A Father’s Life – It Is to Weep

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by Lucky Garvin

Cailan tries to avoid practicing the saxophone.  This is the same child who, for weeks, threatened a hunger strike if he could not have one.  [Given his appetite for tacos, we did not view this threat with especial alarm.] He is supposed to practice one hour per day; and he does, if his mother coerces him by every means short of slow roasting over an open charcoal pit. You’d have thought she was inserting slivers under his fingernails.

Cailan packed his own lunch the other day: 94 fat free cookies, Trix Beebleberry-flavored yogurt, a 12 pound bag of chips. Taking care to avoid strenuous logic, he argued persuasively that this meal contained all the saturated fat necessary for a growing child.

Sons Chester and Cailan, a union of drought and famine, are instinctively drawn to foods which have fewer nutrients that the Styrofoam containers they come in.  Maybe I should try to get them to eat the wrappers.

Chester is one young man who never ceases to amaze me. He feels a wider claim to leisure than is seemly for a young person.  He laid in bed all day a while back, playing eleven hours of computer games while watching TV, eclipsing a personal record for technologic endurance.  At one point he had to answer the phone. I was fearful the exertion, so much more than he is used to, would cause his heart to give out.  But these are the trials and sacrifices which wannabe professional Sega players must steel themselves for.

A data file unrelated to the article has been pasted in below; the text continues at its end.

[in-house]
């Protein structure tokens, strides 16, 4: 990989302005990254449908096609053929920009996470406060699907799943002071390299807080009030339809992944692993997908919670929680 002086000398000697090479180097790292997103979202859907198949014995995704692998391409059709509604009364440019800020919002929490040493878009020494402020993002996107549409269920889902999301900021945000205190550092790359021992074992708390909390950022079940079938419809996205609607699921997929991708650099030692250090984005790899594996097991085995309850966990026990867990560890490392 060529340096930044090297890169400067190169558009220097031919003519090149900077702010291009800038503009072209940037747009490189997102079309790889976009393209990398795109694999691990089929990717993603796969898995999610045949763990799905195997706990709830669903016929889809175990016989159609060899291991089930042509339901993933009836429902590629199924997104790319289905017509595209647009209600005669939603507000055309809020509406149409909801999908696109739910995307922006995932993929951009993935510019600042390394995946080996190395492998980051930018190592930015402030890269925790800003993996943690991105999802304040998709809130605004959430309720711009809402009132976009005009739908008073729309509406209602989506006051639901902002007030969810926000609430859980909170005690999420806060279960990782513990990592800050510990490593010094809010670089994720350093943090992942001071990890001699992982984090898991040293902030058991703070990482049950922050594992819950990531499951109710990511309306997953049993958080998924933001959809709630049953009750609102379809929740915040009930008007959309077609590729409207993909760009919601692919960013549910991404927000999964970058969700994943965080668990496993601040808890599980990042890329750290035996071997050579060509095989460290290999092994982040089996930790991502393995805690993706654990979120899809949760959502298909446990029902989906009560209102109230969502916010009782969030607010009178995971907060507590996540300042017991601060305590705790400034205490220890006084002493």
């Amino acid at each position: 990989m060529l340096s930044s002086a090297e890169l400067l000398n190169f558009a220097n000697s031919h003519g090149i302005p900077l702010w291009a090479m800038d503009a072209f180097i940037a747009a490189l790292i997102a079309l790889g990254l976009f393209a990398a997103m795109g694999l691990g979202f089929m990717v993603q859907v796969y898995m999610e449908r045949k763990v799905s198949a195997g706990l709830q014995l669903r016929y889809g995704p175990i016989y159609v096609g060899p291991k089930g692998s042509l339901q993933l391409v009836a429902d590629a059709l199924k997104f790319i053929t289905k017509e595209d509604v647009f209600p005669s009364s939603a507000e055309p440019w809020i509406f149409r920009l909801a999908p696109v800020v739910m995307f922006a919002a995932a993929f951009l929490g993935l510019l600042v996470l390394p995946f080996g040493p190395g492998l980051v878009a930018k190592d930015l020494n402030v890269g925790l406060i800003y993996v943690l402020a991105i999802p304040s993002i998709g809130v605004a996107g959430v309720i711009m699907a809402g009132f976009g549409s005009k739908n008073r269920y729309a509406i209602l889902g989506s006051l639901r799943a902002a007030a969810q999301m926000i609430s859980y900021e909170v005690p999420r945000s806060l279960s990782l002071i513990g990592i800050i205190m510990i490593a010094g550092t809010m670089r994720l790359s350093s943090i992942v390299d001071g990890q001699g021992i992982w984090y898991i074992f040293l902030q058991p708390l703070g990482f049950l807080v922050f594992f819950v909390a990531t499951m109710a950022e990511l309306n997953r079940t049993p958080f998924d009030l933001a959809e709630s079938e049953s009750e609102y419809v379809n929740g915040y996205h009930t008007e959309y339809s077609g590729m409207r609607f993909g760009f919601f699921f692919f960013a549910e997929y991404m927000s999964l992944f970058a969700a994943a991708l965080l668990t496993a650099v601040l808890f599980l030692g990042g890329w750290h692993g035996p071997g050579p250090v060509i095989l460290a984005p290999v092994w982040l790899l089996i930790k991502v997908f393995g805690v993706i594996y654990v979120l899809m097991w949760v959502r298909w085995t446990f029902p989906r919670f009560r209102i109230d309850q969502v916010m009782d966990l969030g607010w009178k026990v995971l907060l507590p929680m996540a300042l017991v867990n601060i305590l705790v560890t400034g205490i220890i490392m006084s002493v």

He did get a bit of exercise though – I speculate it was accidental – he came downstairs to get some licorice whips and a Moon Pie, convinced that proper training is pointless in the absence of a nutritious diet.

Chester the Lion-Hearted. There are few men on earth as courageous as he.  He informed his mother – somewhat airily – that it was her duty to fix him supper.

As memory serves, he had stale Nachos and skim milk that night.

Chester egged a car across the street. Apparently the opportunity to sin struck Chester directly upon a moral fault line, and caused a shifting. But then, he got caught.  Always a contrary wind! Why did he do it? With a breathlessness suggesting astonishment, he confessed, “I thought it would be cool.” The cost of `cool,’ at last accounting, was 1- to wash the neighbor’s car, 2- pay ten dollars towards a professional car cleaning, 3-grounded for a week [or life, whichever came first], and 4-another punishment not yet decided upon.  Like everything else, the cost of `cool’ is inflating. He viewed his mother’s response to this trifling misdemeanor as a prime example of Neolithic severity.

Sabrina was less disappointed that Chester had committed the sin, than that he had showed no ingenuity in covering his tracks. You see, we buy range eggs from a farmer.  Range eggs are from chickens which feed off natural things; and they have very distinctive colors.  The same colors as the shell found by the car and noted to be missing from the family larder by the ever-vigilant Herself.

“Yunno, Garv, Chester acts like a dog, not like a cat.”

“I’ve been meaning to talk to you about that.”

“A dog will break a vase and lie down beside it. If a cat breaks a vase, it will run to the opposite side of the house; away from the scene of the crime.  The dog comes in to see what the racket is, and lies down beside it. So he gets blamed. If he’s going to mess up, I wish Chester would act more like a cat.”

“I’ll mention it to him, dear. Let me make a note, ‘Act more like a cat…’  Got it.”

Look for Lucky’s books locally and on-line: The Oath of Hippocrates; The Cotillian; A Journey Long Delayed.